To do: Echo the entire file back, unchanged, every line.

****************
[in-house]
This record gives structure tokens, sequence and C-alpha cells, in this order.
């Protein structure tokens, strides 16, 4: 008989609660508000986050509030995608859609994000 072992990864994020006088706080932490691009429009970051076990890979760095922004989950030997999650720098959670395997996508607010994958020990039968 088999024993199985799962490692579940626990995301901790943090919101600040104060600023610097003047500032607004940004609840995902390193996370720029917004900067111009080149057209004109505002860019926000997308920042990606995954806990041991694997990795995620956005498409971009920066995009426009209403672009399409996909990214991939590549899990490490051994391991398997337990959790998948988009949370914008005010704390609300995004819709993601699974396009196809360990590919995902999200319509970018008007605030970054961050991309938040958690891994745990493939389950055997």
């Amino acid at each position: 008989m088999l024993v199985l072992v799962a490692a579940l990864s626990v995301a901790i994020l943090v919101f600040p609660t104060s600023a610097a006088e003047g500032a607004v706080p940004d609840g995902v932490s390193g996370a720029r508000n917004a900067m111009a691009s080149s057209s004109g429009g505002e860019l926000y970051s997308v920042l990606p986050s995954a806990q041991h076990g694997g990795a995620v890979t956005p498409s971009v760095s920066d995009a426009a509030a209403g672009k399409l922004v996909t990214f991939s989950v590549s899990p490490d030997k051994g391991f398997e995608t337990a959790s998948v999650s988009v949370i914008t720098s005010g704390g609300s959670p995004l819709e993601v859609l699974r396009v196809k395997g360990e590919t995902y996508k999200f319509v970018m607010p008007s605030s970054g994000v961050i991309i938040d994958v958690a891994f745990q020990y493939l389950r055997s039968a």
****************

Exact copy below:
[in-house]
This record gives structure tokens, sequence and C-alpha cells, in this order.
């Protein structure tokens, strides 16, 4: 008989609660508000986050509030995608859609994000 072992990864994020006088706080932490691009429009970051076990890979760095922004989950030997999650720098959670395997996508607010994958020990039968 088999024993199985799962490692579940626990995301901790943090919101600040104060600023610097003047500032607004940004609840995902390193996370720029917004900067111009080149057209004109505002860019926000997308920042990606995954806990041991694997990795995620956005498409971009920066995009426009209403672009399409996909990214991939590549899990490490051994391991398997337990959790998948988009949370914008005010704390609300995004819709993601699974396009196809360990590919995902999200319509970018008007605030970054961050991309938040958690891994745990493939389950055997």
């Amino acid at each position: 008989m088999l024993v199985l072992v799962a490692a579940l990864s626990v995301a901790i994020l943090v919101f600040p609660t104060s600023a610097a006088e003047g500032a607004v706080p940004d609840g995902v932490s390193g996370a720029r508000n917004a900067m111009a691009s080149s057209s004109g429009g505002e860019l926000y970051s997308v920042l990606p986050s995954a806990q041991h076990g694997g990795a995620v890979t956005p498409s971009v760095s920066d995009a426009a509030a209403g672009k399409l922004v996909t990214f991939s989950v590549s899990p490490d030997k051994g391991f398997e995608t337990a959790s998948v999650s988009v949370i914008t720098s005010g704390g609300s959670p995004l819709e993601v859609l699974r396009v196809k395997g360990e590919t995902y996508k999200f319509v970018m607010p008007s605030s970054g994000v961050i991309i938040d994958v958690a891994f745990q020990y493939l389950r055997s039968a």